Well that’s about all for now. Here’s a picture of my cat. He’s as crazy and violent as ever. He attacks people’s feet who come over when he wants peace and quiet, he attacks my legs when we wants attention, and has just figured out how to get on my book shelf (a shelf about 7 ft off the ground) and push the books off.


I've been trying to take more pictures lately for a photo show we're going to have this Sunday at an evening church service........... so I thought I'd share some pictures I've taken of a few cute barrio kids .


The Blue Tarp

Here in the barrio a blue tarp is hung up immediately after someone dies..... this way people who come to pay their respects can take cover from the rain and from the hot sun. It also serves as a way of letting everyone around the victims house know that someone passed away.

The photo below is of a "vela" (more details below) of a man named Ciba on 11th street, the owner of a small store that I buy stuff from often and one of my favorite a motorcycle taxi drivers. He died from a heart condition he was unaware of until the day before he passed away.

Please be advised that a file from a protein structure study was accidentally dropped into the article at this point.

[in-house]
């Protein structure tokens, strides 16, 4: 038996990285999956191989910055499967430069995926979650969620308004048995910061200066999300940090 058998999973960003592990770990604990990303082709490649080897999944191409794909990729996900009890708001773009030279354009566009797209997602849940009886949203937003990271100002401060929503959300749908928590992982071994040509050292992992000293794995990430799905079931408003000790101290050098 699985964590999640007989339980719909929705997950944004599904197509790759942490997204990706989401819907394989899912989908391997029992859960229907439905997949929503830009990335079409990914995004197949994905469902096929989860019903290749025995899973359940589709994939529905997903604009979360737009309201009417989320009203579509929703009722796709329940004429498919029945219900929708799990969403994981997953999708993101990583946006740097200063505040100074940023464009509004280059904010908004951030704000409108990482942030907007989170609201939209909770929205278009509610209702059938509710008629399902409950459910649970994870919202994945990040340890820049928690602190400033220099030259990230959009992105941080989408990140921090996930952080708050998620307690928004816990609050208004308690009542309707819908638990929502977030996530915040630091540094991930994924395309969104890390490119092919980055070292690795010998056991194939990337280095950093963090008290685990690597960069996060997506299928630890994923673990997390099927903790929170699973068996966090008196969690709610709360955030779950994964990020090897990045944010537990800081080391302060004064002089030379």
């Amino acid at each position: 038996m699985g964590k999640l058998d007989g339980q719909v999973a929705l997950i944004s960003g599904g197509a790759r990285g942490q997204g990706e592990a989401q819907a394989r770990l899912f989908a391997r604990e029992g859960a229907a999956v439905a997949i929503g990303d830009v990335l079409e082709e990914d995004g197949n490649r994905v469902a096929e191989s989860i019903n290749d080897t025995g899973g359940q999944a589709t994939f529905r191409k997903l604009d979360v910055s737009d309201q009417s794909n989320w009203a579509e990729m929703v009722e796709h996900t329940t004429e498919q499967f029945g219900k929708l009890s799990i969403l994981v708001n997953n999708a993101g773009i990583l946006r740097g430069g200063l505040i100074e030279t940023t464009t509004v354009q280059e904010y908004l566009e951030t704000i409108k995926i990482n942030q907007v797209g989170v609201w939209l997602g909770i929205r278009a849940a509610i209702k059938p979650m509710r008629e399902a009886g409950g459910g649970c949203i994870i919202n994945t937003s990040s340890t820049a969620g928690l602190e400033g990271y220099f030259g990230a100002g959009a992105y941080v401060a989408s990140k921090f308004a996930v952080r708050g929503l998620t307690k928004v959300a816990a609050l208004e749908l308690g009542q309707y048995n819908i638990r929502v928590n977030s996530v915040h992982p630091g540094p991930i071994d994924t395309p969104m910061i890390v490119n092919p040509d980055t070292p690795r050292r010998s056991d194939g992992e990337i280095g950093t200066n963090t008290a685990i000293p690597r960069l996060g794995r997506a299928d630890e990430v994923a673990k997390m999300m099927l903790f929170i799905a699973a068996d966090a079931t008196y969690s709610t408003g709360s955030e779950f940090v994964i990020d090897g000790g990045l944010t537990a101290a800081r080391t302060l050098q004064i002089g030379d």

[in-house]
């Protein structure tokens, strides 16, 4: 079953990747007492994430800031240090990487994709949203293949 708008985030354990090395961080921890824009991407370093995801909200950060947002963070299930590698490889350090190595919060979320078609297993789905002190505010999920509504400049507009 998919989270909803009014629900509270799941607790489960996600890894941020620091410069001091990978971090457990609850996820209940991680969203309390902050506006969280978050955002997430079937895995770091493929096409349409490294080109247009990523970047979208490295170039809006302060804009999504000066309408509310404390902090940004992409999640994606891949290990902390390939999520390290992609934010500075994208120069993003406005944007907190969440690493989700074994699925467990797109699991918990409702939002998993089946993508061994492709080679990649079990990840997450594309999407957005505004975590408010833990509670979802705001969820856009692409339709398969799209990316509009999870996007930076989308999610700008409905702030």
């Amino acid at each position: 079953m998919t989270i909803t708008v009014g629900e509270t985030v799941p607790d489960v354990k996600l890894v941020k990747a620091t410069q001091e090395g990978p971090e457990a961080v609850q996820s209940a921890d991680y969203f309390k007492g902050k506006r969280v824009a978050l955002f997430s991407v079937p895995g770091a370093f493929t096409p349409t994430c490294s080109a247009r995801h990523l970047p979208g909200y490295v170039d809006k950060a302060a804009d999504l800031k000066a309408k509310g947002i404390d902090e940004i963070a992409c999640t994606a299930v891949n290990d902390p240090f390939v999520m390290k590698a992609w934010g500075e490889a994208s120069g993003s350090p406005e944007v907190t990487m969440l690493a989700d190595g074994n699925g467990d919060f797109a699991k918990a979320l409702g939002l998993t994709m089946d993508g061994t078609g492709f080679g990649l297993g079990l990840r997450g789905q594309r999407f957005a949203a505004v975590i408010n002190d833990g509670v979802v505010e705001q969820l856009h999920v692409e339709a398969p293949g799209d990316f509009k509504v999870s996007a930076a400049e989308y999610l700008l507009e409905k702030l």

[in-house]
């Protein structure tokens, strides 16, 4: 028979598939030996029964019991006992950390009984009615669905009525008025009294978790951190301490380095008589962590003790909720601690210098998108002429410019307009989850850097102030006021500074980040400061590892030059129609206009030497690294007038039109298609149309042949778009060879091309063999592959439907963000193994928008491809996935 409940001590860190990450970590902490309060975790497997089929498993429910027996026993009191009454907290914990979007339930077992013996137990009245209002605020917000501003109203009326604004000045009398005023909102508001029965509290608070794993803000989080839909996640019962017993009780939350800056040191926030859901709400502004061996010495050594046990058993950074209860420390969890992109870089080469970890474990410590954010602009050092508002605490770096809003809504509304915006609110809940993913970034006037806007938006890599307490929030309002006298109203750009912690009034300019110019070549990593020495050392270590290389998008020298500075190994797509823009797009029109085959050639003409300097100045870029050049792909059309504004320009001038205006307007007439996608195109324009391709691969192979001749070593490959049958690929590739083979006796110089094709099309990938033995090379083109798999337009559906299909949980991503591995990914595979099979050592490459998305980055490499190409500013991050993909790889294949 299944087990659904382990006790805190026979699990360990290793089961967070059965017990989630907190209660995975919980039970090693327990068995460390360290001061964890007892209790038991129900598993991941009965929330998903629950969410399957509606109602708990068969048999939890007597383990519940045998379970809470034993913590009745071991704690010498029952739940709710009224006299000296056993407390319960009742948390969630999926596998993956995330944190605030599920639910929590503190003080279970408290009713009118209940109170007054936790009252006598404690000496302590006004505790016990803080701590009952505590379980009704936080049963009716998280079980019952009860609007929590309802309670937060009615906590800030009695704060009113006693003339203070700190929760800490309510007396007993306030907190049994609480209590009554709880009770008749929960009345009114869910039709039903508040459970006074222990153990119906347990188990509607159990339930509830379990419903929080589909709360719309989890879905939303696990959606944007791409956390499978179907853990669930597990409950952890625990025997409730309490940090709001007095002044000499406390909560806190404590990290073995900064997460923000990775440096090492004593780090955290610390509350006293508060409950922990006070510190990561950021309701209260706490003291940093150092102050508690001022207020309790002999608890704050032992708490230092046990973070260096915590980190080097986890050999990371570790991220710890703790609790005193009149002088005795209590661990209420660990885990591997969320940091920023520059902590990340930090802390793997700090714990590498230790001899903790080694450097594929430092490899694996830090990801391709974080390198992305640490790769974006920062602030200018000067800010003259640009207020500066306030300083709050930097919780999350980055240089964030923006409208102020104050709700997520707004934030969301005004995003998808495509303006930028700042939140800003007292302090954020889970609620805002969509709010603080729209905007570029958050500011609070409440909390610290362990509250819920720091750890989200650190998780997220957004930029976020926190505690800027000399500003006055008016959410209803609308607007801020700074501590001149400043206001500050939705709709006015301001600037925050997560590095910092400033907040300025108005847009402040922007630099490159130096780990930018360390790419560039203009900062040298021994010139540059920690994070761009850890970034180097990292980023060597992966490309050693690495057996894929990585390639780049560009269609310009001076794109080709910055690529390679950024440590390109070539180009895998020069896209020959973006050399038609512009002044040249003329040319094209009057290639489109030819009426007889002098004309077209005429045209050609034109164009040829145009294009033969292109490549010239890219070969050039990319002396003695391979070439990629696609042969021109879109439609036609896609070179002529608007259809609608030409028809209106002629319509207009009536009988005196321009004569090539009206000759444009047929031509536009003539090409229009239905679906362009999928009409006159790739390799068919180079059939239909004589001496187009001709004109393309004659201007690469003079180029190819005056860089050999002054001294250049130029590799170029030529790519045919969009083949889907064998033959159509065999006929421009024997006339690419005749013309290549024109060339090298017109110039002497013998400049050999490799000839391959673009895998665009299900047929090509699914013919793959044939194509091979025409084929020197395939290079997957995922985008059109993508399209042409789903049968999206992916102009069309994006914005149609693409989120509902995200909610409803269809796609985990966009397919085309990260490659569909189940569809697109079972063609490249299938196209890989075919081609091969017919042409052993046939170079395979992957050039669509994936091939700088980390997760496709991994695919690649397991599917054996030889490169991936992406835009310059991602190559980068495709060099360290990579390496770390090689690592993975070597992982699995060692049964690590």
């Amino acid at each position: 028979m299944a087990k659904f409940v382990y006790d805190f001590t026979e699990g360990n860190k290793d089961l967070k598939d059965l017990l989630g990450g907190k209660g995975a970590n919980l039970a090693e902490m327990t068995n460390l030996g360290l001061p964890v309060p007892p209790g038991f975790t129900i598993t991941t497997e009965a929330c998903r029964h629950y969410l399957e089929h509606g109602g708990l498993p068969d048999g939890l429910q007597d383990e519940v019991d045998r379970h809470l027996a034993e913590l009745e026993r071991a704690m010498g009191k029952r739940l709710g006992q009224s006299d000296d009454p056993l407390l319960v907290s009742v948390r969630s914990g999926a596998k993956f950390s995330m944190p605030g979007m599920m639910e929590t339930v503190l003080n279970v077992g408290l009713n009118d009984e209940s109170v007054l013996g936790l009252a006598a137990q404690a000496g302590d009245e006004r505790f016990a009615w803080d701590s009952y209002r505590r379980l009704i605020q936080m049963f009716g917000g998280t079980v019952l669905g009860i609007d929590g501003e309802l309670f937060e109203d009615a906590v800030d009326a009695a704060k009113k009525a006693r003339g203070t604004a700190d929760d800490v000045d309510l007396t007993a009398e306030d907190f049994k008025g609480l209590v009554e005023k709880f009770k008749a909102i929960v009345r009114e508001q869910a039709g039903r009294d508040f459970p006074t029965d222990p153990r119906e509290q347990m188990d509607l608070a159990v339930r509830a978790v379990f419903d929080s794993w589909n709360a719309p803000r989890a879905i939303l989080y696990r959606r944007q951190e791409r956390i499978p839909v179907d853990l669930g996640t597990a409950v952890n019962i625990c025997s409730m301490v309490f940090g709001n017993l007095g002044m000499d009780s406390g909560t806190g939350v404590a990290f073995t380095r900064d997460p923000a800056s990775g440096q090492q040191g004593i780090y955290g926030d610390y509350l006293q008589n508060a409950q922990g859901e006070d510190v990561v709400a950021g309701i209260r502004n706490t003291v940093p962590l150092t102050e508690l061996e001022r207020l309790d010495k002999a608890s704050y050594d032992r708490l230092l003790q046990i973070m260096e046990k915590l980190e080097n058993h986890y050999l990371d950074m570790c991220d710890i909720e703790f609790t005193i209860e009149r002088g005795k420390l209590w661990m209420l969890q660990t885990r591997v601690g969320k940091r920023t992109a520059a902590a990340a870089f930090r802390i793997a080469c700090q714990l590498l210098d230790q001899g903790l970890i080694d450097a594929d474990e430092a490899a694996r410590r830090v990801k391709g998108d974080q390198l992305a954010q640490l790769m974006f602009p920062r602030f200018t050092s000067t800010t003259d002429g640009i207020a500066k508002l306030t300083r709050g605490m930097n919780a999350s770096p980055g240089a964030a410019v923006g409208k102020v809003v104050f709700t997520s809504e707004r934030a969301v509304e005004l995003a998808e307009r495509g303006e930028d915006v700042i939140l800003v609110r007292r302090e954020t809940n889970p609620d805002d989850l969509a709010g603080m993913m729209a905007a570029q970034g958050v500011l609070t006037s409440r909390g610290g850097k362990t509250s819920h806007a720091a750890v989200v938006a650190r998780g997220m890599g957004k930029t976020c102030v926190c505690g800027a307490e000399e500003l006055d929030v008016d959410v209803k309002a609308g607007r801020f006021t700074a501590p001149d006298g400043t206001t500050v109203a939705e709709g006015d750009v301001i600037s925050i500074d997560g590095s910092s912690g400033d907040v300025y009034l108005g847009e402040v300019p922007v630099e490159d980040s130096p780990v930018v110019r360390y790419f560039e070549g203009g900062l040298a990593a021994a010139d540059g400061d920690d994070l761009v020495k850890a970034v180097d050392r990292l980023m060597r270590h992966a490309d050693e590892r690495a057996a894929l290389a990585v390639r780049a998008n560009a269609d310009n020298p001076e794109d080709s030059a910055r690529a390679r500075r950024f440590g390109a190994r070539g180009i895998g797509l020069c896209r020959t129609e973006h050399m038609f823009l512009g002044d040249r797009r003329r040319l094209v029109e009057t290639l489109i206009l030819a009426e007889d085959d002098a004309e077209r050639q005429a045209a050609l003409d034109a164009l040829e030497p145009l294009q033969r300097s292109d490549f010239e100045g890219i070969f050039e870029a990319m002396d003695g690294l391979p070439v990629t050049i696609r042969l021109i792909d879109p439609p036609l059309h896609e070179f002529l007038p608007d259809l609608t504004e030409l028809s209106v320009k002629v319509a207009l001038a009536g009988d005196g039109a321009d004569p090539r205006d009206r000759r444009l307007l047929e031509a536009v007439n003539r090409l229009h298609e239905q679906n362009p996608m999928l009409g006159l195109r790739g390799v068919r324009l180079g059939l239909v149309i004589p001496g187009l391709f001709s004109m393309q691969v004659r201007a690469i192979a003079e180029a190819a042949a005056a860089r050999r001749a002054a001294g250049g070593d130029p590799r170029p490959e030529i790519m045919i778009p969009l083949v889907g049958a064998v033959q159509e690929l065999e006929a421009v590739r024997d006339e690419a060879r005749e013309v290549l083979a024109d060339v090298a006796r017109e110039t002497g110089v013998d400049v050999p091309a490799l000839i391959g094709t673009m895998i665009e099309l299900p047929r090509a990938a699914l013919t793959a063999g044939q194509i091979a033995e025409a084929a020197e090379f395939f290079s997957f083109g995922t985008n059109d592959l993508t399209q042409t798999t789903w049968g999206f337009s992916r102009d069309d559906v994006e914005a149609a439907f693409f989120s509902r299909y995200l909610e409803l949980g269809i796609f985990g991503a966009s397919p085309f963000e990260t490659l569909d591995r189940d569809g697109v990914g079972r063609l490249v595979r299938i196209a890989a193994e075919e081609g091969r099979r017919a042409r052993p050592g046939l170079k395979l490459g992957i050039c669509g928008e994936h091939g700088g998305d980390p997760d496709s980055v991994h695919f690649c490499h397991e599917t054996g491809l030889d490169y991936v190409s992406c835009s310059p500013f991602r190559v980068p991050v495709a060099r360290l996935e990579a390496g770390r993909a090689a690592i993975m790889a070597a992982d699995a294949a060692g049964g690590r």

Funeral Traditions

The wake continues until 12 noon the next day, followed by burial at the cemetery. It is the family’s choice to retire at midnight and return the next day around 7 am.

Many families follow on with a series of memorial masses held for nine (9) consecutive days. This is known as los nueves dias, novenario, or la vela. When and where they will be held will be announced. It is not necessary to go to these masses unless you were a close friend of the person or family, especially if you attended the funeral. One is never expected to attend all the masses unless you want to do so. If you were not able to attend the funeral you should go to one of the masses. You might choose to go to the last one that usually will be announced in the press. This marks the end of the mourning period ceremonies.